With the help of the most powerful X-ray laser in the world researchers of the SLAC National Accelerator Laboratory of the U.S. Department of Energy have heated a piece of aluminum to a temperature of two million degrees Celsius (3.6 million degrees Fahrenheit). They also managed to verify the temperature achieved. This work could be an important step to a better understanding of nuclear fusion processes that go on in the cores of stars and giant planets like Jupiter.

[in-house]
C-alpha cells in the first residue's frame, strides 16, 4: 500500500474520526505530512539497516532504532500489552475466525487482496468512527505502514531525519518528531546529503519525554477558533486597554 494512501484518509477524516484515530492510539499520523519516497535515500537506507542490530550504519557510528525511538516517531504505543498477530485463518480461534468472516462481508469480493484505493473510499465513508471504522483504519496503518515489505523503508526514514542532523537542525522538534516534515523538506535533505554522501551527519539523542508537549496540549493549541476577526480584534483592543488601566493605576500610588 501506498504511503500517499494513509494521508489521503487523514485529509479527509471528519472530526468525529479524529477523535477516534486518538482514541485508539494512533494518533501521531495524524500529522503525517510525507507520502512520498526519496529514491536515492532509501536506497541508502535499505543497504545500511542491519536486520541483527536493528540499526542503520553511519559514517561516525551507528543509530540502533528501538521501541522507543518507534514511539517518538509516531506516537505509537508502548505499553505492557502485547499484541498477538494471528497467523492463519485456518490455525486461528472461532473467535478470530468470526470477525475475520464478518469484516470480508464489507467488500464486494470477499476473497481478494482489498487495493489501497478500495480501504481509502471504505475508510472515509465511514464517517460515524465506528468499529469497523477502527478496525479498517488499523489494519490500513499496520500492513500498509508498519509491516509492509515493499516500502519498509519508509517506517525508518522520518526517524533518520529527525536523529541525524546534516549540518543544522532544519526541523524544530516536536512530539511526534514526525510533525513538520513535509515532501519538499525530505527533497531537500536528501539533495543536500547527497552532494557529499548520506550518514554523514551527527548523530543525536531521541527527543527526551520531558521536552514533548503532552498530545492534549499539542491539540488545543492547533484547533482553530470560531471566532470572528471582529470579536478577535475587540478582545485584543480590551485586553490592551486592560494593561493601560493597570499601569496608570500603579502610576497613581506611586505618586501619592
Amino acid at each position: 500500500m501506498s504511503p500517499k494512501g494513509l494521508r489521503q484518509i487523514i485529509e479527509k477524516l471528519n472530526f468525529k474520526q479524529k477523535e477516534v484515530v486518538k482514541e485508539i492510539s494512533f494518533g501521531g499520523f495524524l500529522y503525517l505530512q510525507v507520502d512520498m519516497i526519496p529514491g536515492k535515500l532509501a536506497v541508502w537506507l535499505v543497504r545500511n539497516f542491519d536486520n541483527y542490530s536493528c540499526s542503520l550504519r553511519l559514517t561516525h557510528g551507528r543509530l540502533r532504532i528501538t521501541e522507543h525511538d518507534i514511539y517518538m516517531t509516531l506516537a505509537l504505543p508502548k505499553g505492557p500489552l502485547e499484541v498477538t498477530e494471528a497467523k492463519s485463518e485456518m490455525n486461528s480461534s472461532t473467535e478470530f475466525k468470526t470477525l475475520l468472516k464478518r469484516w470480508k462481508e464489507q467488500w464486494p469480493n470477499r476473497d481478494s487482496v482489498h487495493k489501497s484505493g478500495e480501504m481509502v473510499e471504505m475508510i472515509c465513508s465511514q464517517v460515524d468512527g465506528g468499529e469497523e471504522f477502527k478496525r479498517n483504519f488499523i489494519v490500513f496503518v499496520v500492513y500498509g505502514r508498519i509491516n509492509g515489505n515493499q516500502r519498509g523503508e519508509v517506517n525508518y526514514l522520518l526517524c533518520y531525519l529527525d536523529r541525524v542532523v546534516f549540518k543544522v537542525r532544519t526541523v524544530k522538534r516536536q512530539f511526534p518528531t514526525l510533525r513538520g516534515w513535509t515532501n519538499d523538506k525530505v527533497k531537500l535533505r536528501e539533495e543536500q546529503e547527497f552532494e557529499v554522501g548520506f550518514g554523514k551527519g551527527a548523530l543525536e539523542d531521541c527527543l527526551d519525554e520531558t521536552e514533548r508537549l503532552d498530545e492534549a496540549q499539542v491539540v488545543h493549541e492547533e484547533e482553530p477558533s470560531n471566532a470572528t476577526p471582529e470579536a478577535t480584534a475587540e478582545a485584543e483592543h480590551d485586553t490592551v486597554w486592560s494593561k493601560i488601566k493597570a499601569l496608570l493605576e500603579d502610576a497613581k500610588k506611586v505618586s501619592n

Up to now it was possible to create plasmas out of gases and study them with conventional lasers, but doing the same thing with solids that laser beams cannot penetrate is new. The Linac Coherent Light Source (LCLS) is capable of generating very short X-ray pulses. The researchers used these to create a little ‘plasma cube’ with vertexes of about 10 µm and a temperature of two million degrees Celsius.